who the heck knows anything, anyway

Thursday, June 29, 2023

june 29 - Irish origin story

While poking around JSTOR this afternoon, I came upon a paper titled "Rhetoric of Myth, Magic, and Conversion: A Prolegomena to Ancient Irish Rhetoric". Obviously I read it. On page four, there was a quote (footnoted--although the footnote doesn't actually match the resource), and the poetry of it was almost painfully beautiful. So I tracked it down, found the full story online. Here's a larger excerpt than that used in the journal paper. Prepare yourself:

Brigit ceased to sing, and there was silence for a little space in Tir-na-Moe. Then Angus said:

"Strange are the words of your song, and strange the music: it swept me down steeps of air--down--down--always further down. Tir-na-Moe was like a dream half-remembered. I felt the breath of strange worlds on my face, and always your song grew louder and louder, but you were not singing it. Who was singing it?"

"The Earth was singing it."

"The Earth!" said the Dagda. "Is not the Earth in the pit of chaos? Who has ever looked into that pit or stayed to listen where there is neither silence nor song? "

"O Shepherd of the Star-Flocks, I have stayed to listen. I have shuddered in the darkness that is round the Earth. I have seen the black hissing waters and the monsters that devour each other--I have looked into the groping writhing adder-pit of hell."

The light that pulsed about the De Danaan lords grew troubled at the thought of that pit, and they cried out: "Tell us no more about the Earth, O Flame of the Two Eternities, and let the thought of it slip from yourself as a dream slips from the memory."

"O Silver Branches that no Sorrow has Shaken," said Brigit, "hear one thing more! The Earth wails all night because it has dreamed of beauty."

"What dream, O Brigit?"

"The Earth has dreamed of the white stillness of dawn; of the star that goes before the sunrise; and of music like the music of my song."

"O Morning Star," said Angus, "would I had never heard your song, for now I cannot shake the thought of the Earth from me!"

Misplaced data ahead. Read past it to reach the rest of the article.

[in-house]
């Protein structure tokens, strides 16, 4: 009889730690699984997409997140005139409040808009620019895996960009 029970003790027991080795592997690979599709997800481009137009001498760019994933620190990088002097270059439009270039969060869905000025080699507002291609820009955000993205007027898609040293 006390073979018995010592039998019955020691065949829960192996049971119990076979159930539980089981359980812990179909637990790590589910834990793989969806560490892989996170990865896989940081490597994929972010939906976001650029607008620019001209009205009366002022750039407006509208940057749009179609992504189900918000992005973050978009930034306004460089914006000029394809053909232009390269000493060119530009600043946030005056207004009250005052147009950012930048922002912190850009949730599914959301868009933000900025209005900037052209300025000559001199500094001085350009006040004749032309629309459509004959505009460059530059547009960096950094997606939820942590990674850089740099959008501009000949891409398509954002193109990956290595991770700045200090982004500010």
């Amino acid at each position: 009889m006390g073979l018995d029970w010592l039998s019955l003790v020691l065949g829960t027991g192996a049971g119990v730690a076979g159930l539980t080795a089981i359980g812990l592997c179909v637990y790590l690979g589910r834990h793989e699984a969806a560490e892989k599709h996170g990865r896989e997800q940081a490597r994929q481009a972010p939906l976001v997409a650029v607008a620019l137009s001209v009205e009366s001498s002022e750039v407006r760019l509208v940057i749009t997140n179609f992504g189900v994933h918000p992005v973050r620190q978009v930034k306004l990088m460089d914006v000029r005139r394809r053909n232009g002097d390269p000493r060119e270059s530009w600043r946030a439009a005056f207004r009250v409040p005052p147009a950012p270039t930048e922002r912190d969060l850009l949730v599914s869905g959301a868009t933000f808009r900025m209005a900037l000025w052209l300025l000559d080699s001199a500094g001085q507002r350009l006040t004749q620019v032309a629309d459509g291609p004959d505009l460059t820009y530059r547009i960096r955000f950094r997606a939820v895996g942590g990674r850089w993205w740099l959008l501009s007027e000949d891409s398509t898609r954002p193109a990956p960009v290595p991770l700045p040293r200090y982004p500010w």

"Why should you shake the thought from you, Angus the Subtle-Hearted? You have wrapped yourself in all the colours of the sunlight; are you not fain to look into the darkness and listen to the thunder of abysmal waves; are you not fain to make gladness in the Abyss?"

Angus did not answer: he reached out his hand and gathered a blossom from a branch:

he blew upon the blossom and tossed it into the air: it became a wonderful white bird, and circled about him singing.

Midyir the Haughty rose and shook out the bright tresses of his hair till he was clothed with radiance as with a Golden Fleece.

"I am fain to look into the darkness," he said. "I am fain to hear the thunder of the Abyss."

"Then come with me," said Brigit, "I am going to put my mantle round the Earth because it has dreamed of beauty."

Oh jeez, consider me overwhelmed with emotion!

There are few things as powerful as origin myths. If there's a boring one out there, I've never heard it.

Seriously. "The Earth wails all night because it has dreamed of beauty"? Brigit. Stop it. It's too good. And strangely topical? I imagine the Earth is wailing a bit these days--her terrible return to a god-frightening abyss. Or maybe it's just we humans doing the wailing, stuck down here in the groping writhing adder-pit of hell. If I was still on Twitter, I think I'd have a great new bio. 

Read here for the full list of stories by Ella Young, 1910